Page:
Thursday, May 31, 2012

Why Not...Again?

Since the 2012 Orioles are in a bit of a slump right now after starting out the year at such a torrid pace, I'm hoping that showcasing a few autographs of key players on the 1989 Why Not Orioles team might bring the current Birds some luck during their weekend series in Tampa. (I know that my actions on the blog have nothing to do with the team, but maybe this will make me feel better at least!)

I've limited this post to just players who I would consider "full-time" type players for the '89 squad, because when I went to pick out autographs for this post, I quickly realized that I haven't covered this era of Orioles baseball very well at all.



Starting catcher Mickey Tettleton (Oriole #453) made a huge contribution during his second season in Baltimore and led the team with 26 home runs. 



Second baseman Billy Ripken (Oriole #436) continued to prove solid defense in the middle of the diamond alongside his brother Cal, who you might have heard of before. And somehow, this is the first mention of Billy (F&#* Face) Ripken in the history of my blog. That ain't right.



Rookie Craig Worthington (Oriole #449) manned the hot corner with authority and held his own at the plate too. He came in fourth in the A.L. Rookie of the Year voting, losing to a teammate, whom we will soon cover, and finishing directly behind some kid named "Griffey". 



Center-fielder Mike Devereaux (Oriole #469) provided some highlight reel caliber catches during his first season in Birdland and became a fixture in Baltimore over the following six seasons. 

I'm using this 2010 Shorebirds coach card for this post since I've never used it on the blog before, but I'm sure this card is a much better representation of how we all remember Devo. 





Mark Williamson (Oriole #426) was the team's primary set-up guy out of the bullpen and won an insane 10 games without having made a single start.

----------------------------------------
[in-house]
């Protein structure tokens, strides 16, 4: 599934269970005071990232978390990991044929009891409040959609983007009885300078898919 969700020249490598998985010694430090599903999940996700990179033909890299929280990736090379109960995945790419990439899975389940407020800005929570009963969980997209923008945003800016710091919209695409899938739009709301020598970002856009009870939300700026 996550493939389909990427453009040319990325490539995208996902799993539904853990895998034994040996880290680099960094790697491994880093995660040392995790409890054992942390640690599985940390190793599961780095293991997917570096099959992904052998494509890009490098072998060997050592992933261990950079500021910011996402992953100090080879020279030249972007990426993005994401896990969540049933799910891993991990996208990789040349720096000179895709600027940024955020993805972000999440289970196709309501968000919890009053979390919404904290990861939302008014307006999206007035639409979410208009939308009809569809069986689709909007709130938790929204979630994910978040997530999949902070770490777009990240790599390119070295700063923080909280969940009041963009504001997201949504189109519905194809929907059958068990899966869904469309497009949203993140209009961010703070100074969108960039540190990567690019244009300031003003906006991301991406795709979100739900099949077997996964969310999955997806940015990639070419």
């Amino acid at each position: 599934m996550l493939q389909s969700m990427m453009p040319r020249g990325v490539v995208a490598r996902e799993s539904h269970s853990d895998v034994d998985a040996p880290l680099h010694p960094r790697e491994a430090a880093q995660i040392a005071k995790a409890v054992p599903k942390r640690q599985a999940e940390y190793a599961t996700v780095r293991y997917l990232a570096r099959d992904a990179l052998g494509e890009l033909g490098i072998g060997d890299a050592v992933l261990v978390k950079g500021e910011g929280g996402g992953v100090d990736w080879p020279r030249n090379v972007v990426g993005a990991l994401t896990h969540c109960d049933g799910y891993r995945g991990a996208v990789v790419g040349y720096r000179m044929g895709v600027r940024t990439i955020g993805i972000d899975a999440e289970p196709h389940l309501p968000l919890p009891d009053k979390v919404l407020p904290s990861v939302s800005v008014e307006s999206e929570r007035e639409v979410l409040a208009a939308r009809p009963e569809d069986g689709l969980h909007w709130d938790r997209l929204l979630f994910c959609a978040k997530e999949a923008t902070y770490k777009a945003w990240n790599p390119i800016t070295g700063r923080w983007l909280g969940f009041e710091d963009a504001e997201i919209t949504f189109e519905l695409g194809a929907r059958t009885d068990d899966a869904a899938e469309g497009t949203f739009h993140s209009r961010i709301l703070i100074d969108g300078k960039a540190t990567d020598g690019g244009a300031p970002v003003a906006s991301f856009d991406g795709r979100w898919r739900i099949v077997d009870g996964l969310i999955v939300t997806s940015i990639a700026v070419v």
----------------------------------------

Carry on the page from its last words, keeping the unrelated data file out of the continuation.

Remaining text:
Brian Holton (Oriole #465) was another one of the team's primary relief pitchers but also spot-started 12 games.

His name came up recently in a collecting conversation about players who don't seem to sign TTM requests and his signature seems to be relatively tough to come by, at least on Orioles cards.



Wrapping up this post is likely one of my most egregious blogging omissions from the past four years. It seems as though this is my very first mention of the Orioles' lock-down Rookie of the Year closer, Gregg Olson (Oriole #457). It's pitiful really, how could I have never mentioned this guy before today? It is what it is, I suppose.

Anyway, Gregg was lights out during his first full season in Baltimore; he pitched in 64 games, finishing 52 of them, and amassed 27 saves while maintaining a tidy 1.69 ERA. He ran away with the 1989 A.L. Rookie of the Year award (receiving 26 of 28 first place votes) and also came in 6th in Cy Young voting while also receiving some MVP consideration.

Gregg was an All-Star in 1990 and went on to compile 160 saves over his five plus seasons with the O's. It also appears that Gregg is nearly a 100% TTM signer, so I might need to send out a request for a personalized card sometime soon. And I'm just writing about him for the first time today. Shameful.


2 comments:

JT ..:.. thewritersjourney.wordpress.com said...

Have you read Olson's book? "We Got To Play Baseball" is the name of it...a collection of stories from former major leaguers. I enjoyed it.

JT, The Writer's Journey

Orioles Magic said...

JT- No, I've actually never heard of it, but will have to look into it, thanks much for the heads up!